Analyzing the Non-Tender Deadline
The Pittsburgh Pirates had a somewhat busy day today. They swapped arbitration eligible players with the Milwaukee Brewers, reached a pre-arbitration deal with Jason Grilli, non-tendered Pedro Ciriaco and Jason Jaramillo, and tendered offers to the rest of the players who were without contracts in 2012.
In the biggest move of the day, the Pirates traded Jose Veras to the Milwaukee Brewers for Casey McGehee. I projected Veras as a non-tender candidate in my preview earlier today, noting that his $2.5 M projected salary through arbitration would be too much when you consider the strong Pirates bullpen. Milwaukee added Aramis Ramirez on a three year deal today, which made McGehee expendable.
The trade was a great move for the Pirates. They won’t miss Veras, as the current bullpen projects to have Joel Hanrahan, Evan Meek, Chris Resop, Jason Grilli, Tony Watson, Daniel McCutchen, and Chris Leroux, with Jared Hughes, Bryan Morris, Justin Wilson, Daniel Moskos, and Duke Welker serving as depth out of AAA next year. McGehee is coming off a down year, and will be arbitration eligible for the first time with a projected $3.1 M salary. He’s also a guy who is still young and has some upside.
This is a change in the normal approach for the Pirates. In the past we’ve seen them non-tender or trade guys who were reaching arbitration, even though those guys were still young enough to have an outside shot at realizing their potential. That’s not a bad move, but it was usually followed up with the signing of someone like Matt Diaz who was coming off a down year at the age of 33. I’ll take Casey McGehee coming off a down year at the age of 29, just one season removed from hitting .285 with 23 homers and an .801 OPS, rather than taking someone like Matt Diaz and hoping the down year was just a down year, and not the beginning of the end of his career.
Neal Huntington mentioned that McGehee added a quality option for the team at both corner infield positions. He could be used in a platoon role with Garrett Jones at first base. He also provides a good backup plan to Pedro Alvarez at third base if Alvarez has another year like his 2011 season.
You could make the argument that McGehee’s 2011 season was due to bad luck. He had a .249 BABIP after a .306 BABIP in 2010 and a .330 BABIP in 2009. He had an 8.6% HR/FB ratio, after being in the 12.5-13.6% range the previous two years. Part of that down year could have been due to a thumb injury at the start of the year. McGehee hit for a .291/.346/.477 line in 965 at-bats during his first two seasons with Milwaukee. The odds of his 2011 season being legit, and his 2009-2010 numbers being a fluke seem pretty small.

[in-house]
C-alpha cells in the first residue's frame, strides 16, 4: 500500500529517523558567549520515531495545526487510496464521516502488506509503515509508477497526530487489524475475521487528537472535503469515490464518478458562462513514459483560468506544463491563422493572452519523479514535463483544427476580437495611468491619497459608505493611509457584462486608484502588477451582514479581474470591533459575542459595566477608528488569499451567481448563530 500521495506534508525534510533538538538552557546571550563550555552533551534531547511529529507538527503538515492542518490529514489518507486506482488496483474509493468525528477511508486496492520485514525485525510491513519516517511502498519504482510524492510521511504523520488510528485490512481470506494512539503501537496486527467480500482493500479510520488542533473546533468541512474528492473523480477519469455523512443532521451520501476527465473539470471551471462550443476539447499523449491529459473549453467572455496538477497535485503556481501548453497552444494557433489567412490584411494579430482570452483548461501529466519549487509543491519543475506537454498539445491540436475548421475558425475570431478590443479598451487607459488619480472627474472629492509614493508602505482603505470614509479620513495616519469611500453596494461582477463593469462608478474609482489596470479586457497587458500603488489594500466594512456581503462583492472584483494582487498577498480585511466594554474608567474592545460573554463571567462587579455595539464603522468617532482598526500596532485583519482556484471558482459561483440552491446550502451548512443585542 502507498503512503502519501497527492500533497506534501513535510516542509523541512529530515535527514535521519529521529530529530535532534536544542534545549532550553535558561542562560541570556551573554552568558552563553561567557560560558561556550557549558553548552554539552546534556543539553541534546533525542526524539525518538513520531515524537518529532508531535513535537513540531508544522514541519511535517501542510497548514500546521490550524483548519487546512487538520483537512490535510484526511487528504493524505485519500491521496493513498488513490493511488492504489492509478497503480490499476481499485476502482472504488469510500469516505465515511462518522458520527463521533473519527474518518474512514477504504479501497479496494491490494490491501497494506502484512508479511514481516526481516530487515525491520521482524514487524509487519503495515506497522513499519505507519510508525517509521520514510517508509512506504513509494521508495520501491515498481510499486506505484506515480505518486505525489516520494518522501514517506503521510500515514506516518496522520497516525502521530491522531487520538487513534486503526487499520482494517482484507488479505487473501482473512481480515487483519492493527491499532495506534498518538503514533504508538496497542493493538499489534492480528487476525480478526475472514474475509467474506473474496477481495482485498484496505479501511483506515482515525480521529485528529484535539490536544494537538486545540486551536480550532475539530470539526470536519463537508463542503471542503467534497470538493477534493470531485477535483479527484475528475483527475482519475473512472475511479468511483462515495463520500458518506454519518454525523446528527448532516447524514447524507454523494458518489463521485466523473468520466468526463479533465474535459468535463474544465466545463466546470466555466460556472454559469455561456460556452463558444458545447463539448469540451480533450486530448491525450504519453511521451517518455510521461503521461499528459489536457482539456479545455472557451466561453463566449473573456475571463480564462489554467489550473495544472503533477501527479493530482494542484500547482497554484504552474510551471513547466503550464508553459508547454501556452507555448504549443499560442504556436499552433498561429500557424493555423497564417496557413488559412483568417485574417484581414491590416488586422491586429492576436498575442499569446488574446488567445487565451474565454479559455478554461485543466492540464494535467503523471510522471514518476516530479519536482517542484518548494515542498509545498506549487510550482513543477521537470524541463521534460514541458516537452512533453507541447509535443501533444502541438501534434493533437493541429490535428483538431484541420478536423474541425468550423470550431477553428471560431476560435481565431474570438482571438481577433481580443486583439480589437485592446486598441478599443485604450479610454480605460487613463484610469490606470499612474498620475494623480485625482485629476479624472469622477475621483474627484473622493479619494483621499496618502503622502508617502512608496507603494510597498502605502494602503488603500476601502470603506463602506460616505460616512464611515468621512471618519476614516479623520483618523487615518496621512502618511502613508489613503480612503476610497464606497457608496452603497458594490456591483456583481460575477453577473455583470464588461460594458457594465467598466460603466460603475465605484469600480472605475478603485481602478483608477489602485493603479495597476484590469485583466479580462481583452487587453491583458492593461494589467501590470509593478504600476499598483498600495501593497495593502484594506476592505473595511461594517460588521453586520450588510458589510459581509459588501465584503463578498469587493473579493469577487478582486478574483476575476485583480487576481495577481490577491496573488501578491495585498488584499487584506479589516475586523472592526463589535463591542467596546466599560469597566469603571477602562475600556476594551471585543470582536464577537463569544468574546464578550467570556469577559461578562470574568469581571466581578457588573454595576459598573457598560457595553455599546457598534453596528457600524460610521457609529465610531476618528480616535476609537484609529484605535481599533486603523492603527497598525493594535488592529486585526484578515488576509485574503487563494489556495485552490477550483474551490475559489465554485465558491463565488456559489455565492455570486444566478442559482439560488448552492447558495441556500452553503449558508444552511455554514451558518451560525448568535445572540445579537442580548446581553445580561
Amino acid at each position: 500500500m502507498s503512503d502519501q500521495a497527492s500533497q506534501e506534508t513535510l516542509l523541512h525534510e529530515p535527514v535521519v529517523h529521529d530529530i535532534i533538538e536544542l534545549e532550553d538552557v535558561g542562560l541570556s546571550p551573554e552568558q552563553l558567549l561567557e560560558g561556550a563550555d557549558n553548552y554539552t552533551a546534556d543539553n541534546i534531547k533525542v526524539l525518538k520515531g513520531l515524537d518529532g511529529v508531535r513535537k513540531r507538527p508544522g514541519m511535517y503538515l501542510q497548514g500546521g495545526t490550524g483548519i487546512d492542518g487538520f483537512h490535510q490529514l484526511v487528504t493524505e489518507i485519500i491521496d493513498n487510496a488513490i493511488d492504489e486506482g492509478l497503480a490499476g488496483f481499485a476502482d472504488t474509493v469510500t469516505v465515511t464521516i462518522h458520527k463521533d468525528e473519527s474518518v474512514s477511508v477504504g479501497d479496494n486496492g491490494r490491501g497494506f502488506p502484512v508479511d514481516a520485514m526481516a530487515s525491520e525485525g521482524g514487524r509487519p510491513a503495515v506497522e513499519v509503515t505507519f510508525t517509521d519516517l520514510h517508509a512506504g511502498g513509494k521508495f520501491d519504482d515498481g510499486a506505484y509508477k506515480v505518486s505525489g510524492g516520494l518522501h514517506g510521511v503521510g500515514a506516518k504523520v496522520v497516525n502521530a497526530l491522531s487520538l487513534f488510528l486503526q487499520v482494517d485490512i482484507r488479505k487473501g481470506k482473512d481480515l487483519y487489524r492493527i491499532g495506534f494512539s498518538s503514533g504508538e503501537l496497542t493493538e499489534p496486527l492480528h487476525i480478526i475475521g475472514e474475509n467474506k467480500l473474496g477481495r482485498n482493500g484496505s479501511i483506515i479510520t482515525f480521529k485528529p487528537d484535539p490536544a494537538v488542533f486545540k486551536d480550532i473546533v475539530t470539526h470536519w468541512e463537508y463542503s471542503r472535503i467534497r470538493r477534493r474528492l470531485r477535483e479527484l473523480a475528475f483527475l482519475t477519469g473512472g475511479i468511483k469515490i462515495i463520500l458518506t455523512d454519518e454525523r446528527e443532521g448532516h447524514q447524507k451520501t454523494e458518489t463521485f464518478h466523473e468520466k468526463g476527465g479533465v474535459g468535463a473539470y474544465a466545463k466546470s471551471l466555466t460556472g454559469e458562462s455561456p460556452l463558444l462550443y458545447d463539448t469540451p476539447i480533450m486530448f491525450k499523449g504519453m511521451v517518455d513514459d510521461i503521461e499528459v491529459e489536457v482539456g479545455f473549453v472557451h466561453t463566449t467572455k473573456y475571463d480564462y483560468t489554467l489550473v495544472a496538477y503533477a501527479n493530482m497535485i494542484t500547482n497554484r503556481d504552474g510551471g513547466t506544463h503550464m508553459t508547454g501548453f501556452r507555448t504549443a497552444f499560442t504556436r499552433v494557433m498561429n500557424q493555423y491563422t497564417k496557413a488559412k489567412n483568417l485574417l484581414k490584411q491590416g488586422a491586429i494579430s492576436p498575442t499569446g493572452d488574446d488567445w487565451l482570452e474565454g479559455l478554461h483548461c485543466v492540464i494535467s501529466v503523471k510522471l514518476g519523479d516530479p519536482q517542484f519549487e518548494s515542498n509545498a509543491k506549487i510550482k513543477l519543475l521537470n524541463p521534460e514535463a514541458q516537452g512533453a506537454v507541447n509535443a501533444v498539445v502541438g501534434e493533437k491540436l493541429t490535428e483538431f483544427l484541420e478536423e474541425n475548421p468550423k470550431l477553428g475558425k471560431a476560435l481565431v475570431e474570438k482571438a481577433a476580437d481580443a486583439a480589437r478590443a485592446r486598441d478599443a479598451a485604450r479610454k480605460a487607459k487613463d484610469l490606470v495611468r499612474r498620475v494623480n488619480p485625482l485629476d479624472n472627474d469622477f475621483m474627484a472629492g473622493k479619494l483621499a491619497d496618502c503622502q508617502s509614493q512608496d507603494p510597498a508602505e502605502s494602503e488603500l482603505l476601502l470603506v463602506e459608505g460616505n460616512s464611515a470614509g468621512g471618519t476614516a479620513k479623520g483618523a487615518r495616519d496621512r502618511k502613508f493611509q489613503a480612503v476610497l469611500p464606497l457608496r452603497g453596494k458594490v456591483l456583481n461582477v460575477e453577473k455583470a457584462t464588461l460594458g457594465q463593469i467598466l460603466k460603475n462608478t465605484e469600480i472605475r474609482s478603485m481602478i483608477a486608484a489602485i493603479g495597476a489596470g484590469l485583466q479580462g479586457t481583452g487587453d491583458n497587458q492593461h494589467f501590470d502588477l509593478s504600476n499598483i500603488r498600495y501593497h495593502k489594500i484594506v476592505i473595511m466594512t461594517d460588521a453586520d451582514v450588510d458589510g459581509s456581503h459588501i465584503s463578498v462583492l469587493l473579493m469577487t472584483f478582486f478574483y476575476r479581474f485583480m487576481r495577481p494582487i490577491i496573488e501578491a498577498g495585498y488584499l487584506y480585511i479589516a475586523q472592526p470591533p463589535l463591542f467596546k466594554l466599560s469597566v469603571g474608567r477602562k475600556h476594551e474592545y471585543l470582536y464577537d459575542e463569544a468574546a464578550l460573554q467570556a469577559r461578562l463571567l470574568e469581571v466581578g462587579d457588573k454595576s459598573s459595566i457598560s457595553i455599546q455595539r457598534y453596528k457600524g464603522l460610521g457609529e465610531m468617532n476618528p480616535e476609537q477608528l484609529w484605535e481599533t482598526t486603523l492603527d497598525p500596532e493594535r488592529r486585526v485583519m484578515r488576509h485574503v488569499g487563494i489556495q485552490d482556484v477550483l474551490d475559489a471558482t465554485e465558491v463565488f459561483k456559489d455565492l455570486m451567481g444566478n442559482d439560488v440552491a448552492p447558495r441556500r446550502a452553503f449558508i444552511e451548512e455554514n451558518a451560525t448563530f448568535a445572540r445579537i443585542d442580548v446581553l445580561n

If McGehee can bounce back to his 2009-2010 numbers, the Pirates will have gotten a steal. He would be good enough to start at either corner position with his 2010 numbers. He’s also under team control for three years. He’s not a guaranteed upgrade on defense at third base, although his numbers are trending in the right direction. In 2009 he had a -22.0 UZR/150. In 2010 that improved to a -4.0. He hd a 7.3 UZR/150 in over 1200 innings during the 2011 season. By comparison, Pedro Alvarez had a -8.6 UZR/150 in 2010 and a -2.8 UZR/150 in 2011. It wouldn’t be the worst plan to put McGehee at third base and move Alvarez to first where he could focus less on defense and more on offense. For now it seems that Alvarez will start at third, with McGehee and Garrett Jones splitting time at first base.
The Pirates reached a deal with relief pitcher Jason Grilli for $1.1 M. Grilli had a strong 2011 season with the Pirates, putting up a 2.48 ERA in 32.2 innings, along with a 37:15 K/BB ratio. He started out the year as a minor league free agent for the Phillies. He had a clause in his contract that stated the Phillies had to either add him to the 25-man roster or release him if another team wanted to add him to their 25-man roster. The Pirates called in July, and the Phillies opted to release him.
The Pirates non-tendered Pedro Ciriaco and Jason Jaramillo, making both players free agents. The team tendered offers to their remaining unsigned players, including all seven remaining arbitration eligible players. The Pirates can try to work out a deal with all seven players between now and their arbitration hearings. Players can file for arbitration between the 5th and 15th of January. The two sides then exchange contract figures on January 18th. The arbitration hearings take place between February 1st and 21st. If no pre-arbitration deal is reached, an arbiter decides which one of the two contract figures will be used for the player’s 2012 salary.
The arbitration eligible players and their projected salaries:
Joel Hanrahan – $4,000,000
Casey McGehee – $3,100,000
Jeff Karstens – $2,800,000
Garrett Jones – $2,400,000
Charlie Morton – $2,100,000
Chris Resop – $1,100,000
Evan Meek – $900,000
40-Man Roster Updates
The 40-man roster remains full after today’s moves. The 2012 40-man roster/payroll projection has been updated, and the Pirates are now projected for a payroll just over $46 M. That payroll amount only reflects players currently on the 40-man roster, and doesn’t project any potential moves by the team in the future. The future payroll page has also been updated with the addition of Casey McGehee.